Emerging viral threats to the Australian blood supply
Article first published online: 6 AUG 2008
© 2008 The Authors. Journal Compilation © 2008 Public Health Association of Australia
Australian and New Zealand Journal of Public Health
Volume 32, Issue 4, pages 354–360, August 2008
How to Cite
Dunstan, R. A., Seed, C. R. and Keller, A. J. (2008), Emerging viral threats to the Australian blood supply. Australian and New Zealand Journal of Public Health, 32: 354–360. doi: 10.1111/j.1753-6405.2008.00254.x
- Issue published online: 6 AUG 2008
- Article first published online: 6 AUG 2008
- Submitted: October 2007 Revision requested: December 2007 Accepted: June 2008
- blood transfusion;
- emerging infectious diseases;
Objectives: To assess the risk to the Australian blood supply posed by emerging or re-emerging viral infections.
Method: A review was undertaken of the English-speaking literature on the potential for emerging viral threats to human health in Australia, the future implications of virus ecology, climate change and population movement and the implications for blood transfusion.
Results: Published data confirm that Australia's blood supply is among the safest in the world for currently screened viral pathogens as a result of rigorous surveillance, donor selection and state-of-the-art processing and laboratory testing. However, Australia has a number of other viral pathogens with the potential to threaten the safety of the blood supply such as the Ross River, Barmah Forrest, Kunjin, Japanese Encephalitis, Murray Valley Encephalitis and dengue viruses. Of these, dengue is currently of most concern to blood safety because; it can cause fatalities, there are regular seasonal outbreaks in Northern Australia and, in contrast to other viruses mentioned above an overseas case of transfusion transmission has already been documented. Notably, despite the lack of a suitable dengue screening test the ARCBS already implements supplementary measures to protect the blood supply during outbreaks.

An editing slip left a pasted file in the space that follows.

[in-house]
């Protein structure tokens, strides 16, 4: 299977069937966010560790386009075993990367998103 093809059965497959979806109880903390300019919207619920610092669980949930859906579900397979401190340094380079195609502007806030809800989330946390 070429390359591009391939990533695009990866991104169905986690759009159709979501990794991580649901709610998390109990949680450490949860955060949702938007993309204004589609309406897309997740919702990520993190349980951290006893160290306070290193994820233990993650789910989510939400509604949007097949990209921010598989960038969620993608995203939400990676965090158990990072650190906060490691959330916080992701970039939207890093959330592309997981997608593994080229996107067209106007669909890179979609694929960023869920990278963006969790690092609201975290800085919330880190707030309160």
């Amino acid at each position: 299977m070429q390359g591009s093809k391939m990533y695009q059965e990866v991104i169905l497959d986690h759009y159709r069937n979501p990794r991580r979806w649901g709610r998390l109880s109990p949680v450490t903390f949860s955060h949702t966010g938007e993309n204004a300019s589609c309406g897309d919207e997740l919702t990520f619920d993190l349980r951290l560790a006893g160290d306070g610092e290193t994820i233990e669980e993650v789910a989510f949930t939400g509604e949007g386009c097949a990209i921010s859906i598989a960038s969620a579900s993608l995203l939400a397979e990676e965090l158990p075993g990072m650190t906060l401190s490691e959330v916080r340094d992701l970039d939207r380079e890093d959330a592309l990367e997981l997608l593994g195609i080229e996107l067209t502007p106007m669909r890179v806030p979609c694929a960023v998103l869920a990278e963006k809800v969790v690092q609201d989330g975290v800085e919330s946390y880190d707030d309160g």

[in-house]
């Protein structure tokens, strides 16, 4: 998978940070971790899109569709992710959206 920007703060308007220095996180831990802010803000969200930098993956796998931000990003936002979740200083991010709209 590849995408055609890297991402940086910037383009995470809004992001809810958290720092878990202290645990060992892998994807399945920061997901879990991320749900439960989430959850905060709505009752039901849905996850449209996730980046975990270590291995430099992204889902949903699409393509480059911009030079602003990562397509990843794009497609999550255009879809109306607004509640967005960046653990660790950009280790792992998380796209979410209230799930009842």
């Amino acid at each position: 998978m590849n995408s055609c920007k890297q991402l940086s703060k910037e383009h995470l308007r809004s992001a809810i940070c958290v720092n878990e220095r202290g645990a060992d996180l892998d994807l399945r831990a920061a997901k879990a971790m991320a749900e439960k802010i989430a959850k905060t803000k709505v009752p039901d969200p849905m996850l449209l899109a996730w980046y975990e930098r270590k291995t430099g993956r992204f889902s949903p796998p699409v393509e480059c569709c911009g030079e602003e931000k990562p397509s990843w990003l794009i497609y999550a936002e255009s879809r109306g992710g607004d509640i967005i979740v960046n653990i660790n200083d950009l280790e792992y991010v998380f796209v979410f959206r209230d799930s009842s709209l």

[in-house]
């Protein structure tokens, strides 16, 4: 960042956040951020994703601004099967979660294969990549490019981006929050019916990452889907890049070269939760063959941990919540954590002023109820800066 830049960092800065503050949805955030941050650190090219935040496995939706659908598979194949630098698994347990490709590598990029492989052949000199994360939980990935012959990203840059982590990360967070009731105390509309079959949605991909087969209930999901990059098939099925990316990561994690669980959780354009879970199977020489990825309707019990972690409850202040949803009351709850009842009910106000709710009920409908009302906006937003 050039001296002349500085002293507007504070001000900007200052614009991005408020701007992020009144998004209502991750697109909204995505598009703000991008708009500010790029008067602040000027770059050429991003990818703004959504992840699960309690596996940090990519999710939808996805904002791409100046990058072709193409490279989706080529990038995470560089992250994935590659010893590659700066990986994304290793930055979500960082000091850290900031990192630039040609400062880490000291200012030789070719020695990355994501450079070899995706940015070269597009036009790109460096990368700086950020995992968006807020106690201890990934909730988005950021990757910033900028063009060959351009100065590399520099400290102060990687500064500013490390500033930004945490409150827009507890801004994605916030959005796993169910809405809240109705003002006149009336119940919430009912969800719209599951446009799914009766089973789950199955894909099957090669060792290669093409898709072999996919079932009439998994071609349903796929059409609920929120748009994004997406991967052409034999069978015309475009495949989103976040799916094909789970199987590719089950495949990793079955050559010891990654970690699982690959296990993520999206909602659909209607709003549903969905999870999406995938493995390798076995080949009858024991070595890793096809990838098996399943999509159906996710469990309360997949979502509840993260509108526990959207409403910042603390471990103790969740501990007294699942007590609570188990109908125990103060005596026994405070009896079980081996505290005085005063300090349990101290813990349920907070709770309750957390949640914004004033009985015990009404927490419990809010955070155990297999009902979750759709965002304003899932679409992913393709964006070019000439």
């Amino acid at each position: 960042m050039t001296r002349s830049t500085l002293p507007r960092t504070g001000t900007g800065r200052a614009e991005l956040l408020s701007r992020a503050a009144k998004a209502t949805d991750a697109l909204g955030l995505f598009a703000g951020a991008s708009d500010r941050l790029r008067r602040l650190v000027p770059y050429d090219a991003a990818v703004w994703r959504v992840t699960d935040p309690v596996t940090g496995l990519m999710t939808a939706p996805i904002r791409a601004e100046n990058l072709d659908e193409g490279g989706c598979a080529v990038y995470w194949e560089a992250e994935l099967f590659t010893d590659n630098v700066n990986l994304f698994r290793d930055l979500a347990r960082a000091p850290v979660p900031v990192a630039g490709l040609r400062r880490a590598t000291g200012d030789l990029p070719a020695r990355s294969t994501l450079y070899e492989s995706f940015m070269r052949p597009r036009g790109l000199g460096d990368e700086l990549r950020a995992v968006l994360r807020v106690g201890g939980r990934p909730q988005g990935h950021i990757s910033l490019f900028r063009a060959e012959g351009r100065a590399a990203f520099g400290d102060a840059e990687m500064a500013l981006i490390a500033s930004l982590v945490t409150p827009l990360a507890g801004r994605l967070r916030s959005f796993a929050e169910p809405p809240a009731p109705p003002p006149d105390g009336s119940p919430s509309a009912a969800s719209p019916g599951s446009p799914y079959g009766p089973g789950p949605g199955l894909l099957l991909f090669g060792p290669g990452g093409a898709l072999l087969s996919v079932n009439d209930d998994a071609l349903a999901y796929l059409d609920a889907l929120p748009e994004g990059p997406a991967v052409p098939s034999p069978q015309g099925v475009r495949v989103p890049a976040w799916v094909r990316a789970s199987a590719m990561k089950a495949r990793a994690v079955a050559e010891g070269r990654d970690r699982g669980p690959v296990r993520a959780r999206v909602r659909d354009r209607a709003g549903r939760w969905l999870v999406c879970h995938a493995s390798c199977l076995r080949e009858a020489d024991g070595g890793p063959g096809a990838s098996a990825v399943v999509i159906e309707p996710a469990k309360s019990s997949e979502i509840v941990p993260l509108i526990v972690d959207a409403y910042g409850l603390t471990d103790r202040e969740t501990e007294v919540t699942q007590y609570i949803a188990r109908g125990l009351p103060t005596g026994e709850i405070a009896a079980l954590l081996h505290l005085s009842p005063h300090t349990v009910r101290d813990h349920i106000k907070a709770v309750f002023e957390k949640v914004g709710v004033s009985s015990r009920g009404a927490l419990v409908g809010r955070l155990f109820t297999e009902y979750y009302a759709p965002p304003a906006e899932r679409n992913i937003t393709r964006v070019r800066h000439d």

Conclusion: Current interventions have proven extremely effective in minimising transfusion transmission in Australia of recognised viral pathogens. The threat posed by emerging viral pathogens to the safety of blood transfusion emphasises the need for global collaboration and consideration of further intervention strategies on a country by country basis including options such as nucleic acid testing and pathogen reduction technologies.